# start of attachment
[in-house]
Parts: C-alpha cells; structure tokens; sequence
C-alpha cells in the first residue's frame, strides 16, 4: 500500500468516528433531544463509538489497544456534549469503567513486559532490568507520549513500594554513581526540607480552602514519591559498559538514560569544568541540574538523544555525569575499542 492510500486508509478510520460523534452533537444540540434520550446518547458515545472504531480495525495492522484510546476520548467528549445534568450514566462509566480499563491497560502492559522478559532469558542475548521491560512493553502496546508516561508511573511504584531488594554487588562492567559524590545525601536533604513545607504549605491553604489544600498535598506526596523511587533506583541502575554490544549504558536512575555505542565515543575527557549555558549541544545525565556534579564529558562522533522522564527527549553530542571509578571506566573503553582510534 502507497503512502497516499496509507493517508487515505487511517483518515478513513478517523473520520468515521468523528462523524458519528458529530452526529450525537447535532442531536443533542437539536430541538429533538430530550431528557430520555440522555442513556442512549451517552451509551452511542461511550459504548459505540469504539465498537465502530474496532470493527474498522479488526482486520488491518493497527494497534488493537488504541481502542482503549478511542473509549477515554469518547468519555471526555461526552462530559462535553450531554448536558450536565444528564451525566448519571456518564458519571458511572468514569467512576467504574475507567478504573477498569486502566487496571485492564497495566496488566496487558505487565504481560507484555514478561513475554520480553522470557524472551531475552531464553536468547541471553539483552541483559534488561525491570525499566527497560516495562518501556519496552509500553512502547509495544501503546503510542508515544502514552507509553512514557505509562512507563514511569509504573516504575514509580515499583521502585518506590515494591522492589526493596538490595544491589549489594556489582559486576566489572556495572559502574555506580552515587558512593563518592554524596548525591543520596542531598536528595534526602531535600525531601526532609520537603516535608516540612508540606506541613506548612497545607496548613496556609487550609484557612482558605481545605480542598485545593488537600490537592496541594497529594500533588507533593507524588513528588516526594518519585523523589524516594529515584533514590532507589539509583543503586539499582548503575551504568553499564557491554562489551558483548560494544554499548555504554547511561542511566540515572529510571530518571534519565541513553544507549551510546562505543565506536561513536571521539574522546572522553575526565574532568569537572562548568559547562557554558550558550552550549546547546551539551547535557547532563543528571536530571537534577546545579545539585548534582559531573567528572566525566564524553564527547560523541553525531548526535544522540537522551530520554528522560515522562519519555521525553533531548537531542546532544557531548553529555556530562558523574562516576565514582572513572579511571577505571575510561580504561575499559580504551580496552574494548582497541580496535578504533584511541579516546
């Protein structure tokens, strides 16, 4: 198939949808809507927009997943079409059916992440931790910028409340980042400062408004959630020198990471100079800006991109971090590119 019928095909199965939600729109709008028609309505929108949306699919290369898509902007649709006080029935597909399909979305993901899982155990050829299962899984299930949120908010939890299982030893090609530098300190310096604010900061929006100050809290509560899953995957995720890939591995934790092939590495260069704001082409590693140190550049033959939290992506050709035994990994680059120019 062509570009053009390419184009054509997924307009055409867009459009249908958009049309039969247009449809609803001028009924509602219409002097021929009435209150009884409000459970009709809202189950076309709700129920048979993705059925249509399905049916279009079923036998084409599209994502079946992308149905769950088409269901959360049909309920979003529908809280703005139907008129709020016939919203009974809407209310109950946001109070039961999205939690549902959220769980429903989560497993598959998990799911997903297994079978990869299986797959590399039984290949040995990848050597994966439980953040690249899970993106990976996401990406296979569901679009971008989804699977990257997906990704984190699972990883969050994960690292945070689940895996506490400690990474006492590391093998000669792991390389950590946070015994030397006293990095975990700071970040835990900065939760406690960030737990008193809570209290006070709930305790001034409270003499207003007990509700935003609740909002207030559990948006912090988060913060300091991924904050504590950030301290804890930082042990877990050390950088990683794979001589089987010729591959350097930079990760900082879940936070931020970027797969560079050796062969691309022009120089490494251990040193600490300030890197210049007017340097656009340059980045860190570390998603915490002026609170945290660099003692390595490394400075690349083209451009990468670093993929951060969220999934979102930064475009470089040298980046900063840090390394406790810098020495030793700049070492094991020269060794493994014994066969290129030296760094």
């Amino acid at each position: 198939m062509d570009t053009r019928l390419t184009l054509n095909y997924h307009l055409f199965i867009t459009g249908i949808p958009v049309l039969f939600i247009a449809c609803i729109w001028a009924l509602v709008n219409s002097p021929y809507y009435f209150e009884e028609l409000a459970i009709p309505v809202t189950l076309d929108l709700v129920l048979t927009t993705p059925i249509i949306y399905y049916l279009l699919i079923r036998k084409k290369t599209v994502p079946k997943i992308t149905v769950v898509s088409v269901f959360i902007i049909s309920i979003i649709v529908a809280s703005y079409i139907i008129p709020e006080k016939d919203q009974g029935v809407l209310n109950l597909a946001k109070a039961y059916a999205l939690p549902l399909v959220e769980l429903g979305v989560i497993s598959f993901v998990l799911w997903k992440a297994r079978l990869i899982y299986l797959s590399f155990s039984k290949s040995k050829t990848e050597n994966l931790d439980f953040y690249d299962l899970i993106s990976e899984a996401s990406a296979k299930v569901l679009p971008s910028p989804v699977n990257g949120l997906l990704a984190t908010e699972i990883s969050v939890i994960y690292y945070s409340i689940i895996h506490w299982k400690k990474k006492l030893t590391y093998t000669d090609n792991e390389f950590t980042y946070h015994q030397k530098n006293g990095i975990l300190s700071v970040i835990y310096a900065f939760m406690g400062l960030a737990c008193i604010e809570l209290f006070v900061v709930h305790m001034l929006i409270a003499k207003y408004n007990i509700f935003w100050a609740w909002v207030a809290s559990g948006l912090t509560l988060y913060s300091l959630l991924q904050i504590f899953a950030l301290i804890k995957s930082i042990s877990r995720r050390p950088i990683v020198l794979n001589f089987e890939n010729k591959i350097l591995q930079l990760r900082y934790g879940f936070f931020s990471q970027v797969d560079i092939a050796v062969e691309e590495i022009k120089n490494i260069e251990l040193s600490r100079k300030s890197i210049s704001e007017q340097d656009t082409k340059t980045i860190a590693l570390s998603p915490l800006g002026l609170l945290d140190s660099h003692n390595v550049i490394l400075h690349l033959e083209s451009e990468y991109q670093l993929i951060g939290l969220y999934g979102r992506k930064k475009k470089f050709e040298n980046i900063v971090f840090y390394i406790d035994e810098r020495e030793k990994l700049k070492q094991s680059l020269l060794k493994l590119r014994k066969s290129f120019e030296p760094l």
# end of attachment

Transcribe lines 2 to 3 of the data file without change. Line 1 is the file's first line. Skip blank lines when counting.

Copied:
Parts: C-alpha cells; structure tokens; sequence
C-alpha cells in the first residue's frame, strides 16, 4: 500500500468516528433531544463509538489497544456534549469503567513486559532490568507520549513500594554513581526540607480552602514519591559498559538514560569544568541540574538523544555525569575499542 492510500486508509478510520460523534452533537444540540434520550446518547458515545472504531480495525495492522484510546476520548467528549445534568450514566462509566480499563491497560502492559522478559532469558542475548521491560512493553502496546508516561508511573511504584531488594554487588562492567559524590545525601536533604513545607504549605491553604489544600498535598506526596523511587533506583541502575554490544549504558536512575555505542565515543575527557549555558549541544545525565556534579564529558562522533522522564527527549553530542571509578571506566573503553582510534 502507497503512502497516499496509507493517508487515505487511517483518515478513513478517523473520520468515521468523528462523524458519528458529530452526529450525537447535532442531536443533542437539536430541538429533538430530550431528557430520555440522555442513556442512549451517552451509551452511542461511550459504548459505540469504539465498537465502530474496532470493527474498522479488526482486520488491518493497527494497534488493537488504541481502542482503549478511542473509549477515554469518547468519555471526555461526552462530559462535553450531554448536558450536565444528564451525566448519571456518564458519571458511572468514569467512576467504574475507567478504573477498569486502566487496571485492564497495566496488566496487558505487565504481560507484555514478561513475554520480553522470557524472551531475552531464553536468547541471553539483552541483559534488561525491570525499566527497560516495562518501556519496552509500553512502547509495544501503546503510542508515544502514552507509553512514557505509562512507563514511569509504573516504575514509580515499583521502585518506590515494591522492589526493596538490595544491589549489594556489582559486576566489572556495572559502574555506580552515587558512593563518592554524596548525591543520596542531598536528595534526602531535600525531601526532609520537603516535608516540612508540606506541613506548612497545607496548613496556609487550609484557612482558605481545605480542598485545593488537600490537592496541594497529594500533588507533593507524588513528588516526594518519585523523589524516594529515584533514590532507589539509583543503586539499582548503575551504568553499564557491554562489551558483548560494544554499548555504554547511561542511566540515572529510571530518571534519565541513553544507549551510546562505543565506536561513536571521539574522546572522553575526565574532568569537572562548568559547562557554558550558550552550549546547546551539551547535557547532563543528571536530571537534577546545579545539585548534582559531573567528572566525566564524553564527547560523541553525531548526535544522540537522551530520554528522560515522562519519555521525553533531548537531542546532544557531548553529555556530562558523574562516576565514582572513572579511571577505571575510561580504561575499559580504551580496552574494548582497541580496535578504533584511541579516546